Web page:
For those English amounst us, I saw an article that bought home to me how little 'we', the English, now celebrate St George's Day. In a newspaper poll, only an estimated 25% of those asked could name the date.
An article from todays Paper: http://www.telegraph.co.uk/news/politics/9219456/English-should-be-...
Have we forgotten our pride in comparison to the other nations in the UK?
Perhaps we need to spray our mowers up in red & white :-)
Finally, I love this quote from Sir Winston Churchill:
"There is a forgotten,
nay almost forbidden word,
which means more to me than any other.
That word is England"
Interestingly Gary, my local pub - The Fisherman's Arms in Pode Hole, Lincs, doesn't celebrate St Patrick's day like pubs most do, but has a big 'do' for Saint George's day - this year being no exception, with the usual compliment of Charles Wells Bombardier Ale on tap, live entertainment and free bangers and mash to be served...
I haven't been past recently, but the pub is usually covered in England flags, banners and bunting - all in all a major effort is put into it all, which as you say is unusual and sadly lacking elsewhere!
Reigate town in Surrey, near me has decorated their High Street with St Georges flags and bunting across the street - it looks great and Dorking has its St Georges day parade today . Maybe it's late in coming but I think more communities are becoming more 'England' aware and people starting to get behind it and celebrate, heres hoping.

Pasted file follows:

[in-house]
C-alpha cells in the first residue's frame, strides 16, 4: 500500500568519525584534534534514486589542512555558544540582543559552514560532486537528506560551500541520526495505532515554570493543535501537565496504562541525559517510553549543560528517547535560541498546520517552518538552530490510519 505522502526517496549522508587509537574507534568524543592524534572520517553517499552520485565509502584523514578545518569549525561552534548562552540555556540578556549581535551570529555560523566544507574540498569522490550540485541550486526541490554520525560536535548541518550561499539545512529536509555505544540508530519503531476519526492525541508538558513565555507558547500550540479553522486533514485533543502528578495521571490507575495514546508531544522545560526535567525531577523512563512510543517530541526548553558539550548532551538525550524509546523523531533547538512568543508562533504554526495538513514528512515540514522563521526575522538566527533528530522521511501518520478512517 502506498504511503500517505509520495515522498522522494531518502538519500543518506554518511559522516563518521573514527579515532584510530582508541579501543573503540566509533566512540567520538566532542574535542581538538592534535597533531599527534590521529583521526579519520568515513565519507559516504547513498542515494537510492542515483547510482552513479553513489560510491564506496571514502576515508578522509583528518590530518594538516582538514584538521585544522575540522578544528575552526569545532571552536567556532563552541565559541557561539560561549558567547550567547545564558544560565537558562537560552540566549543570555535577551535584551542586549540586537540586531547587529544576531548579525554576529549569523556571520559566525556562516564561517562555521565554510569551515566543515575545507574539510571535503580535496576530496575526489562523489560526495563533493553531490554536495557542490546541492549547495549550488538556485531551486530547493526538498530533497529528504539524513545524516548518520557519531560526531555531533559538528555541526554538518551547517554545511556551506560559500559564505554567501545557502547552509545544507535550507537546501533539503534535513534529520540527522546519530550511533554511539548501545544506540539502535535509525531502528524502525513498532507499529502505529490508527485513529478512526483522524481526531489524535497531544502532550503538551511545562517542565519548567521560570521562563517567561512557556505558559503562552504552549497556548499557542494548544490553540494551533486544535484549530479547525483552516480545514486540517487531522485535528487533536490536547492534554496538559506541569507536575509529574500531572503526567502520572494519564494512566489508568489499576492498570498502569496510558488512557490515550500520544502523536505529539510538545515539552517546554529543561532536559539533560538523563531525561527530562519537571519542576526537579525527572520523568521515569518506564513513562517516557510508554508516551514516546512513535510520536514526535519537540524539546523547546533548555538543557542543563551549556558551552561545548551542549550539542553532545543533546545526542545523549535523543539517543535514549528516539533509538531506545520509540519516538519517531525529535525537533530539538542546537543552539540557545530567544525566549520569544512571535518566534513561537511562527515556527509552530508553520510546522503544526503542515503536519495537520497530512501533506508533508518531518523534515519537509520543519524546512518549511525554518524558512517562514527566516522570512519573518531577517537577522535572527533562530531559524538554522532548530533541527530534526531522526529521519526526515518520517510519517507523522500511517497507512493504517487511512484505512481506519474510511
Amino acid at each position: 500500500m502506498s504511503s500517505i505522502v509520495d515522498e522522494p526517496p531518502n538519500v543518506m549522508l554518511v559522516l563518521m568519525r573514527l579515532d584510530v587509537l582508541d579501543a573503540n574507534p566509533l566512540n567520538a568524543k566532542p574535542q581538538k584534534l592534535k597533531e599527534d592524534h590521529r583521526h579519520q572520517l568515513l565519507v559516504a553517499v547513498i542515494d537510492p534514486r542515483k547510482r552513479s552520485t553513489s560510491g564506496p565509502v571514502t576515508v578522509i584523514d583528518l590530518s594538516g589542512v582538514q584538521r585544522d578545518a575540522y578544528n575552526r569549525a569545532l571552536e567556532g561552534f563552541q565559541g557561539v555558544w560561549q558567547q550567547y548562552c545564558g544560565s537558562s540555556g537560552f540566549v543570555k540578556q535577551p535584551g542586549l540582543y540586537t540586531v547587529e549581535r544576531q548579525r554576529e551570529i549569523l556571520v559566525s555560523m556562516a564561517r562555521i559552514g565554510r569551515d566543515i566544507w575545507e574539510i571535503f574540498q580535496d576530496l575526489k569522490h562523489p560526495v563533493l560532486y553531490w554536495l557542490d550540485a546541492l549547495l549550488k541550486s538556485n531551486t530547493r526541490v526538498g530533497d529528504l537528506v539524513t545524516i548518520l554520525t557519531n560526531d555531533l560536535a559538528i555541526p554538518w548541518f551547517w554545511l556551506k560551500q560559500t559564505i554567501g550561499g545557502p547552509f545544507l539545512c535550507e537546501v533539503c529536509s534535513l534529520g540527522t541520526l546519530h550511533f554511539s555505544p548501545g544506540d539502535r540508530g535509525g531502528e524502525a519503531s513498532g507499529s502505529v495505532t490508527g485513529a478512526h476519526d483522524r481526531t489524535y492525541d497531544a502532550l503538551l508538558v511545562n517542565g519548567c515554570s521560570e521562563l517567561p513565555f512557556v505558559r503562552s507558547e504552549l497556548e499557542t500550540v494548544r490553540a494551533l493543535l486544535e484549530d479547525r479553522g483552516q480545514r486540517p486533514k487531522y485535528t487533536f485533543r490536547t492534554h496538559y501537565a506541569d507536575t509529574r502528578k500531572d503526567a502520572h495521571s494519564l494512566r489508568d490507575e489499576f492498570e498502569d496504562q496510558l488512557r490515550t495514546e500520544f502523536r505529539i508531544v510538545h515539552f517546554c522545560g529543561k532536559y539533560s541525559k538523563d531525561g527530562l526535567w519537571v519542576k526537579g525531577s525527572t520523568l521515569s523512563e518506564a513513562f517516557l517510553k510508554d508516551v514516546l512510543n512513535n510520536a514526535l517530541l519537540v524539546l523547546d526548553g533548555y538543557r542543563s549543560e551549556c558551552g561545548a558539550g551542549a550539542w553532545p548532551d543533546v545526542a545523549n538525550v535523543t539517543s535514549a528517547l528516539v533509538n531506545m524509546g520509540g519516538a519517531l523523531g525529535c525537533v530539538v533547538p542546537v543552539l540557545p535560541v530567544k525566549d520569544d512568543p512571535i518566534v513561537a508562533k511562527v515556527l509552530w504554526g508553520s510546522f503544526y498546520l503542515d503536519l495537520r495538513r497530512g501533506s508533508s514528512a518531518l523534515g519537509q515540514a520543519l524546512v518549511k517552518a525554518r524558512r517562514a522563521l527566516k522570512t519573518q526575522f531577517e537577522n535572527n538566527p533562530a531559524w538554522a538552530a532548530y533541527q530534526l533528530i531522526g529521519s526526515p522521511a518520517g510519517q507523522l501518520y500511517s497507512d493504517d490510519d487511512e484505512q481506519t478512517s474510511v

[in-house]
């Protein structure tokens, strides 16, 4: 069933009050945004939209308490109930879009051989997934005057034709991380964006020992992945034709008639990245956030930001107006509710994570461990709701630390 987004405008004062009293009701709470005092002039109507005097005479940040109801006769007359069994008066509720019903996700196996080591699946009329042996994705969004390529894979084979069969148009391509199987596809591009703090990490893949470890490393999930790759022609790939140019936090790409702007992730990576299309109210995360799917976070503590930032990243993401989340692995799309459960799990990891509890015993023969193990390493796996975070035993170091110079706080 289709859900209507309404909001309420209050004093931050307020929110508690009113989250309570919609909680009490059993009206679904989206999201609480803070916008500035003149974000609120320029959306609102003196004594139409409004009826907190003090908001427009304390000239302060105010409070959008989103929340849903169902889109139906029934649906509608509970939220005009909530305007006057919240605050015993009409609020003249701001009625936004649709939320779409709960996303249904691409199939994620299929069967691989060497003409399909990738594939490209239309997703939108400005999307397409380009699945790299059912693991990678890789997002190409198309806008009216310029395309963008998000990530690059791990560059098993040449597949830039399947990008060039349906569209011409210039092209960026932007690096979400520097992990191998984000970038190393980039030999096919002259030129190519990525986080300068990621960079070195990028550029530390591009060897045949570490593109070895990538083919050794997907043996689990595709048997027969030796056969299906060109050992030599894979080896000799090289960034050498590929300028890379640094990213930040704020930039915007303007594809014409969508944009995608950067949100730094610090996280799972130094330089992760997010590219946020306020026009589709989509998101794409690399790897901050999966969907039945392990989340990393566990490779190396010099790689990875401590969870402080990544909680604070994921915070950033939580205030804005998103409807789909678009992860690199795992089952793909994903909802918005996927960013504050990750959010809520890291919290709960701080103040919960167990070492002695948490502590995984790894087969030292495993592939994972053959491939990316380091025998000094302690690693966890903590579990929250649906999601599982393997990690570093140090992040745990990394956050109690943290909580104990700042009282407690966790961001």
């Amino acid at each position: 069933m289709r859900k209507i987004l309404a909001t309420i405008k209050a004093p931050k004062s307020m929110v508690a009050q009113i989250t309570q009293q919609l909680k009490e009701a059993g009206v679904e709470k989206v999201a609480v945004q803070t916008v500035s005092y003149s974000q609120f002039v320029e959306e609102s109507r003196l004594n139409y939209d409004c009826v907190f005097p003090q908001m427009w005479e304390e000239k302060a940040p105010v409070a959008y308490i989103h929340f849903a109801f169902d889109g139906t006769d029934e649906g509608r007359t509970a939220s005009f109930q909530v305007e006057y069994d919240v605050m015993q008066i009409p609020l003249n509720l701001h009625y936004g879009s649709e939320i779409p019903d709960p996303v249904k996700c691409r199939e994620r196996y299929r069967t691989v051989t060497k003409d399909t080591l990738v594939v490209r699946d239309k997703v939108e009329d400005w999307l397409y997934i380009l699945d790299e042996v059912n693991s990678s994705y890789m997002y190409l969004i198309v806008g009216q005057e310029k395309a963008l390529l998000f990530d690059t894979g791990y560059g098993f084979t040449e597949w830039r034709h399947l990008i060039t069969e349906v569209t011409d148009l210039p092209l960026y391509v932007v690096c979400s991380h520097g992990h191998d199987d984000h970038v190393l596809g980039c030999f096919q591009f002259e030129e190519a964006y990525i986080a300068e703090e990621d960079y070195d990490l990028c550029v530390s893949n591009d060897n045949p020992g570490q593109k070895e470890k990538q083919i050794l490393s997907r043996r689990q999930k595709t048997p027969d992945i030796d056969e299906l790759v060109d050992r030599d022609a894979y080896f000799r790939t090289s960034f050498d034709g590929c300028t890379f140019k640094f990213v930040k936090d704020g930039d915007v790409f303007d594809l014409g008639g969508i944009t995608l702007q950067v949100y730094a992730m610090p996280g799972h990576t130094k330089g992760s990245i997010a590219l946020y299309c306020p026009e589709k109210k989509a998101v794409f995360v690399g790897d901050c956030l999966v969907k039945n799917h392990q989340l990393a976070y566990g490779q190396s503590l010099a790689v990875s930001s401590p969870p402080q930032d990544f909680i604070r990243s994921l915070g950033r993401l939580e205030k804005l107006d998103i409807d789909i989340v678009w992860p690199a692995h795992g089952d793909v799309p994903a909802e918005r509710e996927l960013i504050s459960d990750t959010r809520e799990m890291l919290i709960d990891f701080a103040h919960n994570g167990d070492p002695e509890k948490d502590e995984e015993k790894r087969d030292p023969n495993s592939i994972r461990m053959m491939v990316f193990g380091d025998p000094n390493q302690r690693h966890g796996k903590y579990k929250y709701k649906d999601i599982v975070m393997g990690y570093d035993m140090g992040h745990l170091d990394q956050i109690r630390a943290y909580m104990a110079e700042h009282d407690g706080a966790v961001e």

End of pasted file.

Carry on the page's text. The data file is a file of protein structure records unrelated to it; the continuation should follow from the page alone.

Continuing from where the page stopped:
As one of the 75%, I had to google it to find out when it is.
the irish guiness drinkers are trying to take over :-0
get the real ales out for CAMBRA and lets drink for England !!
I am watching the BBC morning programme and so far(30mins) I've not a mention of St Georges Day, no red and white about, but then they dont want to upset other natioanalities for fear of compenstation claims I suppose!
However we celebrate, PLEASE no more bank holidays at this time of year.......Trafalgar Day, 21st October would do me...........but then we would upset the French!
Although the music was composed as a unison song, "Jerusalem" has been adopted by many churches and is frequently sung as an office or recessional hymn in English cathedrals, churches and chapels on St George's Day : http://youtu.be/UQ0oCmDXrVk. Personally I still find that song very emotional for many reasons, having been to such events.
For those not familiar with St Georges Day: http://www.stgeorgesday.com/